Series: Fairmile #1
Published by Atria Books on February 18, 2020
Source: the publisher via NetGalley
Buy from Amazon|Buy from Barnes & Noble|Buy from Book Depository
The #1 New York Times bestselling author and "one of the great storytellers of our time" (San Francisco Book Review) turns from the glamour of the royal courts to tell the story of an ordinary woman, Alinor, who cannot bear to conform to the life that lies before her.
Midsummer's Eve, 1648, England is in the grip of a civil war between renegade king and rebellious parliament. The struggle reaches every corner of the kingdom, even the remote tidelands --the marshy landscape of the south coast.
Alinor, a descendant of wisewomen, trapped in poverty and superstition, waits in the graveyard under the full moon for a ghost who will declare her free from her abusive husband. Instead, she meets James, a young man on the run, and shows him the secret ways across the treacherous marsh, not knowing that she is leading disaster into the heart of her life.
Suspected of possessing dark secrets in superstitious times, Alinor's ambition and determination mark her out from her neighbors. This is the time of witch mania, and Alinor, a woman without a husband, skilled with herbs, suddenly enriched, arouses envy in her rivals and fear among the villagers, who are ready to take lethal action into their own hands.
It is dangerous for a woman to be different.
I received this book for free from the publisher via NetGalley in exchange for an honest review. This does not affect my opinion of the book or the content of my review.
My intention was to pick Tidelands up and read it slowly, but I devoured it. I could not put it down.
Alinor Reekie is a midwife and herbalist, like her mother and grandmother before her. Her husband has been gone for nearly a year, a fisherman that left on their boat one day and never came back. Without knowing for certain if he is dead or not, Alinor is not quite a widow, but she’s not quite a married woman either. And living in the tidelands, it’s nearly impossible to have any sort of success and comfort in life without being married.
Alinor is close to the earth. She lives near the water, but she fears it. She is not afraid of hard work because she knows her station in life. She is exceptional at things like milking cows and baking bread, at working with her hands outside on her landlord’s farm and making the ale that they all drink. She sells fish and lobsters to earn a little extra money for her family. She also works with wool and making oils. She does everything, and she is way more of a woman that I could ever be. But she cannot help that she was born to her exact station and that her husband turned out to be a deadbeat, and this sealed her fate as poor, poor, poor when he left.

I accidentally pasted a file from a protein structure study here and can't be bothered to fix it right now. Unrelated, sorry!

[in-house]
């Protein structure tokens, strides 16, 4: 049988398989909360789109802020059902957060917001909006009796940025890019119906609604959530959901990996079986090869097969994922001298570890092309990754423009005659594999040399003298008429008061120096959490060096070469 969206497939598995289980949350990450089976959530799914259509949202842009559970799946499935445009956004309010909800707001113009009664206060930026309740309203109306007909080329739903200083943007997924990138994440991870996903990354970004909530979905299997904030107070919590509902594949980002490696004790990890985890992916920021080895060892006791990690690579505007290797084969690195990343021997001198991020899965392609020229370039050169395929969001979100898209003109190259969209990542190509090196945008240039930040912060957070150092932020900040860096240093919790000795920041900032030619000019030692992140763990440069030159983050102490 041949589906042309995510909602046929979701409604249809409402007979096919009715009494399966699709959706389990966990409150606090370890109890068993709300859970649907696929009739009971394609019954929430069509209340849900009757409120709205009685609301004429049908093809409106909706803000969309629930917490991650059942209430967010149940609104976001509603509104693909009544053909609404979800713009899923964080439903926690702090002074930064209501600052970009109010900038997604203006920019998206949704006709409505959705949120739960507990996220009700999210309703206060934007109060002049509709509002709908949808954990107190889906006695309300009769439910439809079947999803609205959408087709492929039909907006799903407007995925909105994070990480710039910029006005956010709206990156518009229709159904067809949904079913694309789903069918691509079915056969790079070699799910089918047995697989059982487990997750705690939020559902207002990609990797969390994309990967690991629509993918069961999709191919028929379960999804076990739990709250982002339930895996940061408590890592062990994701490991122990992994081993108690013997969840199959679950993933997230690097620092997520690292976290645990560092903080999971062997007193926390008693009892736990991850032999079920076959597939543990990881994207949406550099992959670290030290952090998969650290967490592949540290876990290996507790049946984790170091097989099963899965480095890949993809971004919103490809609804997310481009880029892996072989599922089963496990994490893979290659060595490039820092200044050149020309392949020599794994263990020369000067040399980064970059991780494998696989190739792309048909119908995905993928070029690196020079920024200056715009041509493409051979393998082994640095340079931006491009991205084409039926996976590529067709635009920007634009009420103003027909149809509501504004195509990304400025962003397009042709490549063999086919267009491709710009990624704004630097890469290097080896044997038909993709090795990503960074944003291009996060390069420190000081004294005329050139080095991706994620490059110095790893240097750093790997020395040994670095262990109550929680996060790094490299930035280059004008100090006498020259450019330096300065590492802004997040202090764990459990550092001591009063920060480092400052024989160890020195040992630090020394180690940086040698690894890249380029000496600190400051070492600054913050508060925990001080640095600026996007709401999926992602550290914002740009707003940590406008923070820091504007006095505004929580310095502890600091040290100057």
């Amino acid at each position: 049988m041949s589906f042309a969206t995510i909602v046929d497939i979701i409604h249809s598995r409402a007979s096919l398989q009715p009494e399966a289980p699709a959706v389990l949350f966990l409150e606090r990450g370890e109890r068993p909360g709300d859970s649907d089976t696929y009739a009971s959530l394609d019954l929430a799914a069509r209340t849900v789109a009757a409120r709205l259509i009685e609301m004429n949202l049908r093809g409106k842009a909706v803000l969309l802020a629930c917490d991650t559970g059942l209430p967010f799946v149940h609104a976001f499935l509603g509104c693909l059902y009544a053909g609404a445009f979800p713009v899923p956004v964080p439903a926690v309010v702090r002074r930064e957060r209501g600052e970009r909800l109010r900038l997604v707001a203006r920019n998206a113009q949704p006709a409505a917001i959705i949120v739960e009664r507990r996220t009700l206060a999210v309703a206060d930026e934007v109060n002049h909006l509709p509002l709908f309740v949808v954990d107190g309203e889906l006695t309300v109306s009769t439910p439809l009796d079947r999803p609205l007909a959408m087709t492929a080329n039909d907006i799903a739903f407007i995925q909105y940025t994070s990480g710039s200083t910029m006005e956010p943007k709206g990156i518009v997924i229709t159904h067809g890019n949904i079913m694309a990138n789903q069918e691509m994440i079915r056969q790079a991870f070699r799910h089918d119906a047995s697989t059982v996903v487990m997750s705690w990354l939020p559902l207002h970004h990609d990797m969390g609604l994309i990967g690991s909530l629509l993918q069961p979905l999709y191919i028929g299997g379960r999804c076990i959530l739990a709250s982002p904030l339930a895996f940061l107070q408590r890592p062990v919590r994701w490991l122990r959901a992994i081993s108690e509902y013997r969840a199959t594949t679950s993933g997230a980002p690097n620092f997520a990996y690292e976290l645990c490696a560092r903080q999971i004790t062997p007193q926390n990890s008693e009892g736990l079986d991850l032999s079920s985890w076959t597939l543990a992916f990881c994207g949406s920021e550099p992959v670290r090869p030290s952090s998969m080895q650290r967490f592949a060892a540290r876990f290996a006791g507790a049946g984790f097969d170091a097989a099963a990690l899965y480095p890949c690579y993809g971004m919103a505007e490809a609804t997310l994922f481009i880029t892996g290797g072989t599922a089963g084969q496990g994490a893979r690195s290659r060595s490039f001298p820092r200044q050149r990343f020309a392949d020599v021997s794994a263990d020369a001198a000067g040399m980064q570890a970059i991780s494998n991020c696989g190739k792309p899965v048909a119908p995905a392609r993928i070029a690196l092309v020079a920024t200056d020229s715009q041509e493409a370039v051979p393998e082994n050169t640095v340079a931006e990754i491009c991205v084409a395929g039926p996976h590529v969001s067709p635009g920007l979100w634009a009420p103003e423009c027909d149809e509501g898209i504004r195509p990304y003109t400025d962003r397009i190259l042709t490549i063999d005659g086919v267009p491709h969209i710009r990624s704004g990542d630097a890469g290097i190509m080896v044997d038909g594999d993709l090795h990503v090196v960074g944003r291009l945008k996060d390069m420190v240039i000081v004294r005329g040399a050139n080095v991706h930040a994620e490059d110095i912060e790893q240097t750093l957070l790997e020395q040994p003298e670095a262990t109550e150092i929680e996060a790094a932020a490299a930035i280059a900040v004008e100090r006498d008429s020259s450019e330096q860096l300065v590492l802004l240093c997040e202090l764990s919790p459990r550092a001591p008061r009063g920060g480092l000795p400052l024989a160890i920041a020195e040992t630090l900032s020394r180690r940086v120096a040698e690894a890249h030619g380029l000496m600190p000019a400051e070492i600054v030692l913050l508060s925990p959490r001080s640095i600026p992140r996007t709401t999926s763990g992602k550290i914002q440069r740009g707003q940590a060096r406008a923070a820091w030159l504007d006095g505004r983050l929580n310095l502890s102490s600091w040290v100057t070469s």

I haven’t read anything else by Philippa Gregory before, so I have no concept for her historical fictions involving life at court with queens and princesses and the like. But I do know that she wrote this poor woman’s English life beautifully. Alinor describes the tidelands as “Neither sea or shore. Neither wet or dry and no-one ever leaves.” That is exactly how life is looking for the Reekie family, with daughter Alys in desperate need of a dowry in order to even think about marrying and son Rob without any prospects in the absence of his father. Fortunately for Alinor, she meets a holy man by chance early in the story and BOOM! this opens worlds of opportunities for her family.
Alinor has to tread lightly, though, because things like special chances make her stand out, as if she has spoken a spell and good fortune has come to her. She also has to tread lightly because many of the people in her community equate being a herbalist and healer with using spells and witchcraft, and whispers of witching is one of the worst things that could ever happen to a woman in 1648 England.
I COULD NOT GET ENOUGH OF THIS STORY. I could not imagine it being any better and more interesting to me. The details and descriptions are delicious, and more than once I went to the internet to learn more about objects that were used or to learn more about the details of the war between King Charles I and Parliament. (King Charles believed in his divine right to rule, the right given to him by God, and this was the beginning of some huge changes in England.) It was riveting! This book is well-researched and meticulous, and I felt like I was standing inside of the story watching and hearing everything unfold around me. I felt BIG emotions and I held my breath, anticipating some things that I dare not mention, because spoilers. OH it was so good. AND THAT ENDING!! I am desperate for the next installment. DESPERATE for it.